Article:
|MadSci Network: Zoology|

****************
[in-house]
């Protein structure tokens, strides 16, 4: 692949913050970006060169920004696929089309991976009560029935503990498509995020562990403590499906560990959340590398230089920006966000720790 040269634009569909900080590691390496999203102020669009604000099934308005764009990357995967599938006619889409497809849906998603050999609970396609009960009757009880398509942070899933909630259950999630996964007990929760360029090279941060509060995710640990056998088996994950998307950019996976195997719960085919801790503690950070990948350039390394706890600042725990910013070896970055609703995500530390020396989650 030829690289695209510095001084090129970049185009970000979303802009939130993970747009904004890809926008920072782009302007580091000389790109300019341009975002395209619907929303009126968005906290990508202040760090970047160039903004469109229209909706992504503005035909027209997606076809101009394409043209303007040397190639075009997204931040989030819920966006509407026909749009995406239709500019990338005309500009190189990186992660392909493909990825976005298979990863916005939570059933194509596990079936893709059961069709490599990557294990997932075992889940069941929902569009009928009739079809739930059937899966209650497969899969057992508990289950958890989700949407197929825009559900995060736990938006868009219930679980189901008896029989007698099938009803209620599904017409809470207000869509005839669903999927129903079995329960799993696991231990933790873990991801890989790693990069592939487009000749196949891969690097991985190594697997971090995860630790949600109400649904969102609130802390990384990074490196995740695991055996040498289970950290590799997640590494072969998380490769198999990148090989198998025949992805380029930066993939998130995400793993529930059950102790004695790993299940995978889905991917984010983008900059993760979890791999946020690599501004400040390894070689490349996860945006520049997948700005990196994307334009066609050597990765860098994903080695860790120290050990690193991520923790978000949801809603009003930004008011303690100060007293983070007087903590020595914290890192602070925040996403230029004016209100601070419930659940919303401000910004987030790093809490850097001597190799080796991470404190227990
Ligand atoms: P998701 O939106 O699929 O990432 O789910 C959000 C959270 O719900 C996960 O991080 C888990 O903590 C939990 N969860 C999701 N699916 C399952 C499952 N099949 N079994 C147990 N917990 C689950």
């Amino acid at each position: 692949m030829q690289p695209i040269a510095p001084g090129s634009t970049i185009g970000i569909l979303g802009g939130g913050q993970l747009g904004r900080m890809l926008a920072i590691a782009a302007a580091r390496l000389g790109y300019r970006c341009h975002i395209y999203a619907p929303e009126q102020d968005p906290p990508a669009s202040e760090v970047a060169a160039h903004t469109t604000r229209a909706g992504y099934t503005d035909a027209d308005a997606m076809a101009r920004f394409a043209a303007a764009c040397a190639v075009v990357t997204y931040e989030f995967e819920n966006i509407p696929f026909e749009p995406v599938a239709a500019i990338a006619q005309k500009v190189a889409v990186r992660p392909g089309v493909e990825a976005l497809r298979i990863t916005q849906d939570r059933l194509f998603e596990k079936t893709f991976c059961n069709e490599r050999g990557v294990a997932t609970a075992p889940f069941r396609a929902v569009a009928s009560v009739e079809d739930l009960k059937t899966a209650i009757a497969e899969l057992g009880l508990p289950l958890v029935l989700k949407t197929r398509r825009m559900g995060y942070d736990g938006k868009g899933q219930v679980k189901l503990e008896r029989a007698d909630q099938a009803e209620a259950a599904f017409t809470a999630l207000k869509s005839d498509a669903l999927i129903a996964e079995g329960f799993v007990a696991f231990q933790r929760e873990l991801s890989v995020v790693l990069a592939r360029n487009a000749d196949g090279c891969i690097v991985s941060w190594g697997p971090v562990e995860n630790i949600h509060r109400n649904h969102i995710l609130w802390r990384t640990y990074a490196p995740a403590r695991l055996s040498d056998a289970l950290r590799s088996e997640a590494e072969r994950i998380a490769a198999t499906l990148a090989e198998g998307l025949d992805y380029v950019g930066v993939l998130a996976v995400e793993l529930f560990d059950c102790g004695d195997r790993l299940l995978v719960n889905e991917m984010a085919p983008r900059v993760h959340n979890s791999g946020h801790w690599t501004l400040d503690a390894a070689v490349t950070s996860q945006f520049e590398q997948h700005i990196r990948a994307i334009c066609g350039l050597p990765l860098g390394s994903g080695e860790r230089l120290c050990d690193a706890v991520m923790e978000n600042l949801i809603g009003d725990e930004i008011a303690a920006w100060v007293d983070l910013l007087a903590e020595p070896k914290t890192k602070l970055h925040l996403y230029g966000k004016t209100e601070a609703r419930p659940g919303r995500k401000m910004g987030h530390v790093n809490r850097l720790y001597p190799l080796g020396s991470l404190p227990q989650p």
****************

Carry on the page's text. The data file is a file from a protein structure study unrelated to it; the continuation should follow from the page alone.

HI.. There are many, many herbs that have been used for insect repellents, to name a few: bay laurel basil cedarwood chamomile clover flowers feverfew garlic ginger lavender mint onions pennyroyal rue sassafras savory southernwood vetiver wormwood These above are normally considered to be the most commonly used. From your list ginger, garlic, onion, lemon grass, clove, pandan leave, chilli and cinnamon; I have also seen lemon grass, and clove used though the clove seems to be used more to mask the odors of other ingredients rather than a repellant by itself. To list their effectiveness in order as general repellants is pretty hard since the results would vary upon method and area of application, type of insects, and other variables. An example is that basil seems to work well on flies and pennyroyal on mosquitoes but the reverse is not true. Economics also becomes a factor. It would considered to be rather expensive to scatter ginger or any large area as a repellant. As far as cockroaches are concerned the most natural way of repelling them is to first make sure that there is not a suitable environment for them to inhabit. Store food products in sealed containers, make sure to keep trash , debris and garbage to a minimum around dwellings. Boric acid, placed around the base of walls works very well to eliminate roaches and is relatively safe though not a natural repellant. There are a lot of websites devoted to herbal gardening and natural product utilization. You may want to search some of these sites since they often list home brews and herbal concoctions that people have used and found useful as repellants. Finally, I donít know about insects, but my wifeís chilli usually creates a gas that repels humans quite effectively about 2-3 hours after you eat it. Ö.. Mark
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